The House of Shields Returns!

Way back when [1908 to be exact] the House of Shields opened its doors to customers. It was a place I last got to visit sometime in the late 80’s early 90’s. It had a feel to it like a Bogart movie. Over the years it retained some of the Victorian dusty feel with a bit of an art deco upgrade from the 20’s.

The food was old school. I remember my meal there. Pork tenderloin medallions with mashed potatoes and gravy and some sort of sauted vegetable that was probably there more for decoration than eating. When was the last time you saw that on the menu. I also remember our waiter, “Vinny” in his tuxedoed waiter’s uniform suggested them. He was right. They were great and I think that might have set me off on my now well developed love of pork.

House of Shields was classic San Francisco, Herb Caen and Charles McCabe used to write about it frequently in their columns, yet when it closed it didn’t look closed. It looked more like, “we aren’t open yet.” I haven’t been back since it opened in mid-December, but I think I might make a trip back for old times sake. While I hear a lot about their chef in the press I don’t see any menu on their website and it seems they’re mostly focused on the bar which has now been taken over by retro hipsters ordering appletini’s instead of the old days of, “Gimme something big and strong”  which meant a double scotch, no ice. You didn’t call out a brand name, you didn’t even need to call out what kind of liquor your were ordering.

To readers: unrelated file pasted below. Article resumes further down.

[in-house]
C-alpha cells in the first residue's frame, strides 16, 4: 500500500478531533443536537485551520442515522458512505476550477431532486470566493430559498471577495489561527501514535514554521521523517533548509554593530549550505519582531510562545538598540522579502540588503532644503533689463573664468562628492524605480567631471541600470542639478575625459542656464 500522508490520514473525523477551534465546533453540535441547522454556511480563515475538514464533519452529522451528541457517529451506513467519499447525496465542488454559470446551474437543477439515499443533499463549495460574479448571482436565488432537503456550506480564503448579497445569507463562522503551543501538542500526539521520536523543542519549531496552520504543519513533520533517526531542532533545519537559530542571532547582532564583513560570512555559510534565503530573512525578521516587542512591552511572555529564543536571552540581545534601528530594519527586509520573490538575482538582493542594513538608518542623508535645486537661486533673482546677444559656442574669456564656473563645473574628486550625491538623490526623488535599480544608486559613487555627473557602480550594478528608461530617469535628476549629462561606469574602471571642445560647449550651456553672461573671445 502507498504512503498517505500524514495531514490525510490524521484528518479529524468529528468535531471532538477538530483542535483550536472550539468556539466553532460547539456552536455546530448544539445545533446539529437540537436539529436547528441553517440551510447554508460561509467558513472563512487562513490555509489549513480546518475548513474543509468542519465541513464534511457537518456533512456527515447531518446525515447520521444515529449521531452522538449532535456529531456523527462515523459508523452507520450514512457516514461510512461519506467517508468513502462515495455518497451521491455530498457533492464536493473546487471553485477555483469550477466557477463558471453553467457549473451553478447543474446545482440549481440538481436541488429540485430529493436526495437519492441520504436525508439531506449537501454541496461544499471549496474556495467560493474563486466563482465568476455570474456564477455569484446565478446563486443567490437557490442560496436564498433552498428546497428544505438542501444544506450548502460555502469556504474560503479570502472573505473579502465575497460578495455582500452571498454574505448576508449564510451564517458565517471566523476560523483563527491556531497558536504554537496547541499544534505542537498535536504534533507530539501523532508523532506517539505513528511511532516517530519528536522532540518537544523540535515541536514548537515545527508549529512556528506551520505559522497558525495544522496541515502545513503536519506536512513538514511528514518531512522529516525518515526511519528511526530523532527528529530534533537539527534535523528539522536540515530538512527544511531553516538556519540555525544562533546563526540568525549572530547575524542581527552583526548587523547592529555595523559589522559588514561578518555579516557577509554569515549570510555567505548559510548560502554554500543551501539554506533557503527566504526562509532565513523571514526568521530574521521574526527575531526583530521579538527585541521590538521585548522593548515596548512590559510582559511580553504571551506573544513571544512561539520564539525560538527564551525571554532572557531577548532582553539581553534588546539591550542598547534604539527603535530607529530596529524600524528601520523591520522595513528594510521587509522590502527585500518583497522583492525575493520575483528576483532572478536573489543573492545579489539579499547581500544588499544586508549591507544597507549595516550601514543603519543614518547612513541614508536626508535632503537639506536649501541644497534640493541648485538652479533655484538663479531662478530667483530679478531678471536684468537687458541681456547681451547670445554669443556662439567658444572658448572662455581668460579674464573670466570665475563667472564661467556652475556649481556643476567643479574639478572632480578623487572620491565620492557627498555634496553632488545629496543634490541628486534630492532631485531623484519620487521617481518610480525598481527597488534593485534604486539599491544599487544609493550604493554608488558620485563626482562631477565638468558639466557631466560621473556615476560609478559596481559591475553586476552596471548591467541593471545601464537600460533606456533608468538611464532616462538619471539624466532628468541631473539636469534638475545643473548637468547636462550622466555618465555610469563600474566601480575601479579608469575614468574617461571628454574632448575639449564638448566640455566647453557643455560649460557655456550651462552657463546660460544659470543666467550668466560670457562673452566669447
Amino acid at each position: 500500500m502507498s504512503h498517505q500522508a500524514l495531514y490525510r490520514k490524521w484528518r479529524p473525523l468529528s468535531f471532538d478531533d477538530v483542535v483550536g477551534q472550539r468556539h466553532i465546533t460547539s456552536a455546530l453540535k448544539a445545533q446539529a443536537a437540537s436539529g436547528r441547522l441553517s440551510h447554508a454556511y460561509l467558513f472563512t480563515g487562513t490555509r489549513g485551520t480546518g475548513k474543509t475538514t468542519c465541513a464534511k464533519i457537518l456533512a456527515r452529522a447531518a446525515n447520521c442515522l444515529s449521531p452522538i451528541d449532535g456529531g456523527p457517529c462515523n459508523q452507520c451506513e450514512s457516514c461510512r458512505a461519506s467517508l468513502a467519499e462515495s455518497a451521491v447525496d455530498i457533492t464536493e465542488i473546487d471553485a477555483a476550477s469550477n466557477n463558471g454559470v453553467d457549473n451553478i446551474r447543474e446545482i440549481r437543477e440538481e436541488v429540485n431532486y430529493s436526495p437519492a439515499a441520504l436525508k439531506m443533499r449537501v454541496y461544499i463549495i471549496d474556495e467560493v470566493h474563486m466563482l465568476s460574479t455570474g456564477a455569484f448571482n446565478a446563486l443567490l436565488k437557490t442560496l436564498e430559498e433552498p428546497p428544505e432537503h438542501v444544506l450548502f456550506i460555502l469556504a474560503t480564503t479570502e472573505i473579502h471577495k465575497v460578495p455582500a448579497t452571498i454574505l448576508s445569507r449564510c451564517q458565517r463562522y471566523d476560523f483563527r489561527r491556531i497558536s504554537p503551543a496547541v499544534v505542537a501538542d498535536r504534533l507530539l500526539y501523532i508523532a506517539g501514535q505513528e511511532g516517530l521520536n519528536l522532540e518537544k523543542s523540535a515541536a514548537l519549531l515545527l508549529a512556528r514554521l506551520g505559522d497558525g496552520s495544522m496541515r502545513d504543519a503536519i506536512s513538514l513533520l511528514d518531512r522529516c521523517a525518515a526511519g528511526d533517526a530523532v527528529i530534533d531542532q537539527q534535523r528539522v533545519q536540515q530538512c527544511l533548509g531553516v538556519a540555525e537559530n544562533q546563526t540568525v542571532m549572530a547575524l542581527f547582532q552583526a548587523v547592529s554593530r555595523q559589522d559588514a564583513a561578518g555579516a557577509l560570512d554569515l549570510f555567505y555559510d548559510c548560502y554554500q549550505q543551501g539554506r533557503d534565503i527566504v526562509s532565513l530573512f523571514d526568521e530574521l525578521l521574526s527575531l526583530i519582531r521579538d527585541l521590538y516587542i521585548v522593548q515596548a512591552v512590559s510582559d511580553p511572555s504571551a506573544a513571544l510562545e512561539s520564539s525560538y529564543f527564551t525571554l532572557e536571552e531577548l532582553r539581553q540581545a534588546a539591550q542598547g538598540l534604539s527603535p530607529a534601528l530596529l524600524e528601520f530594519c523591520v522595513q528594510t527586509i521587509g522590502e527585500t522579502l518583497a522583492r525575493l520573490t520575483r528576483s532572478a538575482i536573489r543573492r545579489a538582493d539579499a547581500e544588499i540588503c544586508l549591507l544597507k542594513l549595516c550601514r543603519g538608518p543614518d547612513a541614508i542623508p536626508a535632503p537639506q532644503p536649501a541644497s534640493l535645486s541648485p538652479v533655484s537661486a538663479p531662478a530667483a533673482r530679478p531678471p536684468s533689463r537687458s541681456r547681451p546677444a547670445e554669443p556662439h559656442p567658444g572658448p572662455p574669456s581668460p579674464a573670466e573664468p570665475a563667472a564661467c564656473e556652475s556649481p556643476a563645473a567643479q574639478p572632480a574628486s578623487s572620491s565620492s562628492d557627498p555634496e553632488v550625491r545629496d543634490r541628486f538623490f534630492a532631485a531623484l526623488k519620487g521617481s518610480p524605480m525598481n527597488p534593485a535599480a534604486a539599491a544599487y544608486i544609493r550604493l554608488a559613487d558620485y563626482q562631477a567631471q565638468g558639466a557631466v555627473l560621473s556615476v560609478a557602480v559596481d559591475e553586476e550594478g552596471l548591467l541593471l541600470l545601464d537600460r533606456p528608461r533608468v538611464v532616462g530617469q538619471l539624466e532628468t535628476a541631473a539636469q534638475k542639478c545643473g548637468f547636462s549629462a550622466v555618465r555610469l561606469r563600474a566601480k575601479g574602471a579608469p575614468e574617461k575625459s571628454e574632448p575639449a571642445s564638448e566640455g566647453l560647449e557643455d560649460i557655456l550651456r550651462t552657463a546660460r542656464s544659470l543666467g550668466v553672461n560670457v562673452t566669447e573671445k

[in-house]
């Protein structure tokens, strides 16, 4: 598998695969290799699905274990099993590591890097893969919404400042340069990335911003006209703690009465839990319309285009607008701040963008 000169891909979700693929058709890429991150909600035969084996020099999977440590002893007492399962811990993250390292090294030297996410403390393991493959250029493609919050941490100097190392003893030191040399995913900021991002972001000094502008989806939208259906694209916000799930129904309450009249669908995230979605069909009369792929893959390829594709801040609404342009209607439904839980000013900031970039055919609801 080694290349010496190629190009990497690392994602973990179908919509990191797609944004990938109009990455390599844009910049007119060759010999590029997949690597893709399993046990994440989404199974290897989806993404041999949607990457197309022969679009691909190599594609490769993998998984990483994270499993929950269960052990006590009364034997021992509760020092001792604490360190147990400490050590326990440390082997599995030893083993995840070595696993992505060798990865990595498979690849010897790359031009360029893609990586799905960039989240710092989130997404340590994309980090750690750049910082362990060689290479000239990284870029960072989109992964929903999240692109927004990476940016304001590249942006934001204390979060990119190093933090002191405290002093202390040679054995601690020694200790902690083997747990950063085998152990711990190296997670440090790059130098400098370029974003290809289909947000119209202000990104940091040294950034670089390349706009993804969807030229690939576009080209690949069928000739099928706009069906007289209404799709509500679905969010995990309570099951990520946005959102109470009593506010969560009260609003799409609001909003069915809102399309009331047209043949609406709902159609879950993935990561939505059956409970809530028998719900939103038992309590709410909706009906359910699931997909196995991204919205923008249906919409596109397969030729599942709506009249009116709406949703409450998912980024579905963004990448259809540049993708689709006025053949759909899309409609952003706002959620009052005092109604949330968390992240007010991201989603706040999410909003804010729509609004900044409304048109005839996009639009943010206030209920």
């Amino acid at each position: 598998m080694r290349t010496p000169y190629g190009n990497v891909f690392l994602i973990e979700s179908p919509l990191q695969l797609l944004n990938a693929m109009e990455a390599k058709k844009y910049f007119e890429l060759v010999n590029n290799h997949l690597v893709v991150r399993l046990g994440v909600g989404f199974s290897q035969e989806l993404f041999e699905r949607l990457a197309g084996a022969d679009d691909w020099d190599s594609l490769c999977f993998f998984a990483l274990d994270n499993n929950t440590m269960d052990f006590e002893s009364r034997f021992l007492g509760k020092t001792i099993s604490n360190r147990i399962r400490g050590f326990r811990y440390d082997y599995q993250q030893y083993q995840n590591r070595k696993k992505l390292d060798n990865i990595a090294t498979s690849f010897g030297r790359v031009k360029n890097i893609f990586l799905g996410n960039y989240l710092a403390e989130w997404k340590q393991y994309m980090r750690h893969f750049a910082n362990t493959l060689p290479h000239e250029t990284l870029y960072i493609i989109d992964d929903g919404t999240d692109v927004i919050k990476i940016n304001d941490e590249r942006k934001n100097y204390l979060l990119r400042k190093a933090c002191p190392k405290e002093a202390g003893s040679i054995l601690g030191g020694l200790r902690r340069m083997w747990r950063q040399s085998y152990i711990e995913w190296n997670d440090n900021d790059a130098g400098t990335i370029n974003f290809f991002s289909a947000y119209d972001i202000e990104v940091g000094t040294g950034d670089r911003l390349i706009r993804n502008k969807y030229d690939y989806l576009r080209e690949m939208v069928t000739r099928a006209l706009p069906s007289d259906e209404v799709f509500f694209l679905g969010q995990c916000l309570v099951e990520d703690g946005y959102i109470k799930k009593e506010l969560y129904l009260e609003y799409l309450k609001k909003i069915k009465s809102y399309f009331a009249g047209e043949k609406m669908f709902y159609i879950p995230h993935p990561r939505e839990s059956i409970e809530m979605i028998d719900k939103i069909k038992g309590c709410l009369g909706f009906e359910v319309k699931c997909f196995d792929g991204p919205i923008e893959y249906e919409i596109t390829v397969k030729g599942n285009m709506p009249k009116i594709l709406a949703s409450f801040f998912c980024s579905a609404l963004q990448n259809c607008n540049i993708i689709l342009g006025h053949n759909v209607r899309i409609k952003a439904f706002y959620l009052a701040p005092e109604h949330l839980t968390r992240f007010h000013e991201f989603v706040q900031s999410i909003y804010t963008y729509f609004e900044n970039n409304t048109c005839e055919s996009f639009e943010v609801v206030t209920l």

During prohibition what is now their private dinning room served as a speakeasy that dinner guests could sneak off to for “something big and strong” in between bites of their meal. I have a sneaking suspicion that while the House of Shields is back in operation and the inside has been restored, the new hipster crowd might just kill off that old Bogart movie feel, but you never know.

I noticed that they feature live music on weekends and the bands get to keep 90% of the $5 cover charge at the door. Not too shabby for musicians and definitely not like the pay to play of the 80’s for bands.[mappress mapid=”8″]